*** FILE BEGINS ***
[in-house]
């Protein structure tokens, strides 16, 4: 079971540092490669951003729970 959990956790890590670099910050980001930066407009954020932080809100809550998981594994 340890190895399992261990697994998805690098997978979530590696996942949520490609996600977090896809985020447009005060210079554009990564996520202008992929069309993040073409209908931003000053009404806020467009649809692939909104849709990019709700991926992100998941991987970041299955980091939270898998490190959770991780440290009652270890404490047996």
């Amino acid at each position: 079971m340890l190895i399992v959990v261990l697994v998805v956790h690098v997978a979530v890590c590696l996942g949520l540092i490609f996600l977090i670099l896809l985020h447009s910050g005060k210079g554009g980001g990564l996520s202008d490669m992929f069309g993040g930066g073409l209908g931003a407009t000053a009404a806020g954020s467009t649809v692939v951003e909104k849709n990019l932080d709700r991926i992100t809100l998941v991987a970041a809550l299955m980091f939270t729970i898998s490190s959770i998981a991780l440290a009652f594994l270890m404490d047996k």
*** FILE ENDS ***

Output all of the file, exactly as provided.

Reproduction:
[in-house]
């Protein structure tokens, strides 16, 4: 079971540092490669951003729970 959990956790890590670099910050980001930066407009954020932080809100809550998981594994 340890190895399992261990697994998805690098997978979530590696996942949520490609996600977090896809985020447009005060210079554009990564996520202008992929069309993040073409209908931003000053009404806020467009649809692939909104849709990019709700991926992100998941991987970041299955980091939270898998490190959770991780440290009652270890404490047996």
């Amino acid at each position: 079971m340890l190895i399992v959990v261990l697994v998805v956790h690098v997978a979530v890590c590696l996942g949520l540092i490609f996600l977090i670099l896809l985020h447009s910050g005060k210079g554009g980001g990564l996520s202008d490669m992929f069309g993040g930066g073409l209908g931003a407009t000053a009404a806020g954020s467009t649809v692939v951003e909104k849709n990019l932080d709700r991926i992100t809100l998941v991987a970041a809550l299955m980091f939270t729970i898998s490190s959770i998981a991780l440290a009652f594994l270890m404490d047996k």